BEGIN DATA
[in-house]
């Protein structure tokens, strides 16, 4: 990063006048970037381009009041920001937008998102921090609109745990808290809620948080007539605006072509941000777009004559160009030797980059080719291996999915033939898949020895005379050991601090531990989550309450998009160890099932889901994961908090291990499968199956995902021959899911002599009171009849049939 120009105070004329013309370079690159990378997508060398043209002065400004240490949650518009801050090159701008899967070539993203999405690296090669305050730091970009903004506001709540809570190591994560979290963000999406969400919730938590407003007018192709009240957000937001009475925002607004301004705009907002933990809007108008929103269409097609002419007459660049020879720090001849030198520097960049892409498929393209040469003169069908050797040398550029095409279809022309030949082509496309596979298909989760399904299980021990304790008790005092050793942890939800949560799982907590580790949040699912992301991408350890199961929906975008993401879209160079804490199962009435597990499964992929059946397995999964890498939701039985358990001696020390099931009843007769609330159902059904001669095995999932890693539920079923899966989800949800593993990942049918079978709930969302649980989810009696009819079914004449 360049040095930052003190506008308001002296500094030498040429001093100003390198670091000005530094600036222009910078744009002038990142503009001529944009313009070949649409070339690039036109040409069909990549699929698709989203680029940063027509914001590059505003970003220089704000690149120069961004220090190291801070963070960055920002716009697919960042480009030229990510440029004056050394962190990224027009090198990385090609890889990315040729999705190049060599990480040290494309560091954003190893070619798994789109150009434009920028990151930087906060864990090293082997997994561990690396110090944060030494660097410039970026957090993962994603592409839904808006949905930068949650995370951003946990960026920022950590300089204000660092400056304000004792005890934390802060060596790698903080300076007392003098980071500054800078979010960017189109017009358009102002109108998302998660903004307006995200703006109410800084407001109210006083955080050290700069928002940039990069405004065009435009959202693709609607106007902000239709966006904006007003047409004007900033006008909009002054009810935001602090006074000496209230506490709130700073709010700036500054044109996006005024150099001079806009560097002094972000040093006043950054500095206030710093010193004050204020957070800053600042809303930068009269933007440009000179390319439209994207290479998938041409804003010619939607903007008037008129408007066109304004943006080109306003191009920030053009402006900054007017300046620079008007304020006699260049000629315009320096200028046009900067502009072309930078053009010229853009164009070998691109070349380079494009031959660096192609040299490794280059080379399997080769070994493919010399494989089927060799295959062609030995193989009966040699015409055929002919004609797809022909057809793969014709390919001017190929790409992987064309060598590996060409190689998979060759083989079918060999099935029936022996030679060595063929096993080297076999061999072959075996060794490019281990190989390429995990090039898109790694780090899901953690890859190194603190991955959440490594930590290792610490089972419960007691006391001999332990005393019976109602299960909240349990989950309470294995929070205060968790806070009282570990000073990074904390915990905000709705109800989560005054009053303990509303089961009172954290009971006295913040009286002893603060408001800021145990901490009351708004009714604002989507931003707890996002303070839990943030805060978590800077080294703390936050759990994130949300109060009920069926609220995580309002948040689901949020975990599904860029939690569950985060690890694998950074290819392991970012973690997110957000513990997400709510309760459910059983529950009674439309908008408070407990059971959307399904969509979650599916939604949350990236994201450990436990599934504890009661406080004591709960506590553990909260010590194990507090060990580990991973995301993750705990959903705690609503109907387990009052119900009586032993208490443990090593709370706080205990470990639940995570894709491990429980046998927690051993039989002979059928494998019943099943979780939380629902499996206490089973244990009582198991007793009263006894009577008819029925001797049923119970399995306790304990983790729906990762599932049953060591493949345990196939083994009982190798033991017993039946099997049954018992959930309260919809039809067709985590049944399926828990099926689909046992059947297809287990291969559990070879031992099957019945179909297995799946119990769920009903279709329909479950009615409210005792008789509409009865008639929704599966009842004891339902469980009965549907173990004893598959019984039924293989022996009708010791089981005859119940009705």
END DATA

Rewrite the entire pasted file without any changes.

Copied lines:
[in-house]
């Protein structure tokens, strides 16, 4: 990063006048970037381009009041920001937008998102921090609109745990808290809620948080007539605006072509941000777009004559160009030797980059080719291996999915033939898949020895005379050991601090531990989550309450998009160890099932889901994961908090291990499968199956995902021959899911002599009171009849049939 120009105070004329013309370079690159990378997508060398043209002065400004240490949650518009801050090159701008899967070539993203999405690296090669305050730091970009903004506001709540809570190591994560979290963000999406969400919730938590407003007018192709009240957000937001009475925002607004301004705009907002933990809007108008929103269409097609002419007459660049020879720090001849030198520097960049892409498929393209040469003169069908050797040398550029095409279809022309030949082509496309596979298909989760399904299980021990304790008790005092050793942890939800949560799982907590580790949040699912992301991408350890199961929906975008993401879209160079804490199962009435597990499964992929059946397995999964890498939701039985358990001696020390099931009843007769609330159902059904001669095995999932890693539920079923899966989800949800593993990942049918079978709930969302649980989810009696009819079914004449 360049040095930052003190506008308001002296500094030498040429001093100003390198670091000005530094600036222009910078744009002038990142503009001529944009313009070949649409070339690039036109040409069909990549699929698709989203680029940063027509914001590059505003970003220089704000690149120069961004220090190291801070963070960055920002716009697919960042480009030229990510440029004056050394962190990224027009090198990385090609890889990315040729999705190049060599990480040290494309560091954003190893070619798994789109150009434009920028990151930087906060864990090293082997997994561990690396110090944060030494660097410039970026957090993962994603592409839904808006949905930068949650995370951003946990960026920022950590300089204000660092400056304000004792005890934390802060060596790698903080300076007392003098980071500054800078979010960017189109017009358009102002109108998302998660903004307006995200703006109410800084407001109210006083955080050290700069928002940039990069405004065009435009959202693709609607106007902000239709966006904006007003047409004007900033006008909009002054009810935001602090006074000496209230506490709130700073709010700036500054044109996006005024150099001079806009560097002094972000040093006043950054500095206030710093010193004050204020957070800053600042809303930068009269933007440009000179390319439209994207290479998938041409804003010619939607903007008037008129408007066109304004943006080109306003191009920030053009402006900054007017300046620079008007304020006699260049000629315009320096200028046009900067502009072309930078053009010229853009164009070998691109070349380079494009031959660096192609040299490794280059080379399997080769070994493919010399494989089927060799295959062609030995193989009966040699015409055929002919004609797809022909057809793969014709390919001017190929790409992987064309060598590996060409190689998979060759083989079918060999099935029936022996030679060595063929096993080297076999061999072959075996060794490019281990190989390429995990090039898109790694780090899901953690890859190194603190991955959440490594930590290792610490089972419960007691006391001999332990005393019976109602299960909240349990989950309470294995929070205060968790806070009282570990000073990074904390915990905000709705109800989560005054009053303990509303089961009172954290009971006295913040009286002893603060408001800021145990901490009351708004009714604002989507931003707890996002303070839990943030805060978590800077080294703390936050759990994130949300109060009920069926609220995580309002948040689901949020975990599904860029939690569950985060690890694998950074290819392991970012973690997110957000513990997400709510309760459910059983529950009674439309908008408070407990059971959307399904969509979650599916939604949350990236994201450990436990599934504890009661406080004591709960506590553990909260010590194990507090060990580990991973995301993750705990959903705690609503109907387990009052119900009586032993208490443990090593709370706080205990470990639940995570894709491990429980046998927690051993039989002979059928494998019943099943979780939380629902499996206490089973244990009582198991007793009263006894009577008819029925001797049923119970399995306790304990983790729906990762599932049953060591493949345990196939083994009982190798033991017993039946099997049954018992959930309260919809039809067709985590049944399926828990099926689909046992059947297809287990291969559990070879031992099957019945179909297995799946119990769920009903279709329909479950009615409210005792008789509409009865008639929704599966009842004891339902469980009965549907173990004893598959019984039924293989022996009708010791089981005859119940009705």